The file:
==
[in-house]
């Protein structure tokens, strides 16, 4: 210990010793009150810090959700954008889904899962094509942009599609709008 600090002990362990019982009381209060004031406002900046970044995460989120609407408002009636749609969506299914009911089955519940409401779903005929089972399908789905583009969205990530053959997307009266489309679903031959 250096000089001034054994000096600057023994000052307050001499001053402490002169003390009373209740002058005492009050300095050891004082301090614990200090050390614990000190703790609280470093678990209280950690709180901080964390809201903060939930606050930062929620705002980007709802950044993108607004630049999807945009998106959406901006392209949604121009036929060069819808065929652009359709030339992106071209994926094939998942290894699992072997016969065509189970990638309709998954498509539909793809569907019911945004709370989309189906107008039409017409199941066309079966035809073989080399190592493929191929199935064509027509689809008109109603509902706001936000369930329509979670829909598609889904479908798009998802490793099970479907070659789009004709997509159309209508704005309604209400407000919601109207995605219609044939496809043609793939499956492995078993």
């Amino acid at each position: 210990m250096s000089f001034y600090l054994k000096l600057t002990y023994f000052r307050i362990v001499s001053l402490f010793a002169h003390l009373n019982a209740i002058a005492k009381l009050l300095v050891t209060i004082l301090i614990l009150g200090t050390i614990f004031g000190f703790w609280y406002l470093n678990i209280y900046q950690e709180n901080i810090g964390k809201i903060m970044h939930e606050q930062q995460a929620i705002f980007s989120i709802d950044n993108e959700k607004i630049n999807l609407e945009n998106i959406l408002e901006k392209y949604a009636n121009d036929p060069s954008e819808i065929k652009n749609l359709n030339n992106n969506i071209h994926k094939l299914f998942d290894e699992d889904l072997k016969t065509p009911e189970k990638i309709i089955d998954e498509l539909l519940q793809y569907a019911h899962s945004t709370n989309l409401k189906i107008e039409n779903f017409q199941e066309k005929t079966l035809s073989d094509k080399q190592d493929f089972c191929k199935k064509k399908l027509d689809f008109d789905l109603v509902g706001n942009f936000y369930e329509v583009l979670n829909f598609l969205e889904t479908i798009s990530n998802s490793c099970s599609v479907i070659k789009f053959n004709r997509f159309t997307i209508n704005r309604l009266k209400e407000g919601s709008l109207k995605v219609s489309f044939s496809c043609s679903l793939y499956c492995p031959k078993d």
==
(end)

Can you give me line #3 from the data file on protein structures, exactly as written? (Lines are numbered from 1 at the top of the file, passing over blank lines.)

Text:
């Amino acid at each position: 210990m250096s000089f001034y600090l054994k000096l600057t002990y023994f000052r307050i362990v001499s001053l402490f010793a002169h003390l009373n019982a209740i002058a005492k009381l009050l300095v050891t209060i004082l301090i614990l009150g200090t050390i614990f004031g000190f703790w609280y406002l470093n678990i209280y900046q950690e709180n901080i810090g964390k809201i903060m970044h939930e606050q930062q995460a929620i705002f980007s989120i709802d950044n993108e959700k607004i630049n999807l609407e945009n998106i959406l408002e901006k392209y949604a009636n121009d036929p060069s954008e819808i065929k652009n749609l359709n030339n992106n969506i071209h994926k094939l299914f998942d290894e699992d889904l072997k016969t065509p009911e189970k990638i309709i089955d998954e498509l539909l519940q793809y569907a019911h899962s945004t709370n989309l409401k189906i107008e039409n779903f017409q199941e066309k005929t079966l035809s073989d094509k080399q190592d493929f089972c191929k199935k064509k399908l027509d689809f008109d789905l109603v509902g706001n942009f936000y369930e329509v583009l979670n829909f598609l969205e889904t479908i798009s990530n998802s490793c099970s599609v479907i070659k789009f053959n004709r997509f159309t997307i209508n704005r309604l009266k209400e407000g919601s709008l109207k995605v219609s489309f044939s496809c043609s679903l793939y499956c492995p031959k078993d």